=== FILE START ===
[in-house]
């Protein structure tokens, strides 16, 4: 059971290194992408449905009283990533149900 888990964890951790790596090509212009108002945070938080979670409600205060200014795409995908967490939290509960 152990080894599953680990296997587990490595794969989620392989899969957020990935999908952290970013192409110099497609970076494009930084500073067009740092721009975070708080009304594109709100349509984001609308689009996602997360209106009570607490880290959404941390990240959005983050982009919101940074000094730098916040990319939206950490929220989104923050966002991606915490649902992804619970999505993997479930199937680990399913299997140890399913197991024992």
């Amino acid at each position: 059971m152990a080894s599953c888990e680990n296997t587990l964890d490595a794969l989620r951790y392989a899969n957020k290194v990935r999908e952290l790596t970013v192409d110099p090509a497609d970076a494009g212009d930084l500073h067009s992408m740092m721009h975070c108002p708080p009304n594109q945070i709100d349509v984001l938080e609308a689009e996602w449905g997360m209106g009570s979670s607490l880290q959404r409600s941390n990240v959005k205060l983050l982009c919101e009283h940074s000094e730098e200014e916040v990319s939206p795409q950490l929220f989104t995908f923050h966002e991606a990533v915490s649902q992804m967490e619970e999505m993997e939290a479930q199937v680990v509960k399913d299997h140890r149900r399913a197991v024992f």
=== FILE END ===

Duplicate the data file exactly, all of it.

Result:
[in-house]
């Protein structure tokens, strides 16, 4: 059971290194992408449905009283990533149900 888990964890951790790596090509212009108002945070938080979670409600205060200014795409995908967490939290509960 152990080894599953680990296997587990490595794969989620392989899969957020990935999908952290970013192409110099497609970076494009930084500073067009740092721009975070708080009304594109709100349509984001609308689009996602997360209106009570607490880290959404941390990240959005983050982009919101940074000094730098916040990319939206950490929220989104923050966002991606915490649902992804619970999505993997479930199937680990399913299997140890399913197991024992």
């Amino acid at each position: 059971m152990a080894s599953c888990e680990n296997t587990l964890d490595a794969l989620r951790y392989a899969n957020k290194v990935r999908e952290l790596t970013v192409d110099p090509a497609d970076a494009g212009d930084l500073h067009s992408m740092m721009h975070c108002p708080p009304n594109q945070i709100d349509v984001l938080e609308a689009e996602w449905g997360m209106g009570s979670s607490l880290q959404r409600s941390n990240v959005k205060l983050l982009c919101e009283h940074s000094e730098e200014e916040v990319s939206p795409q950490l929220f989104t995908f923050h966002e991606a990533v915490s649902q992804m967490e619970e999505m993997e939290a479930q199937v680990v509960k399913d299997h140890r149900r399913a197991v024992f």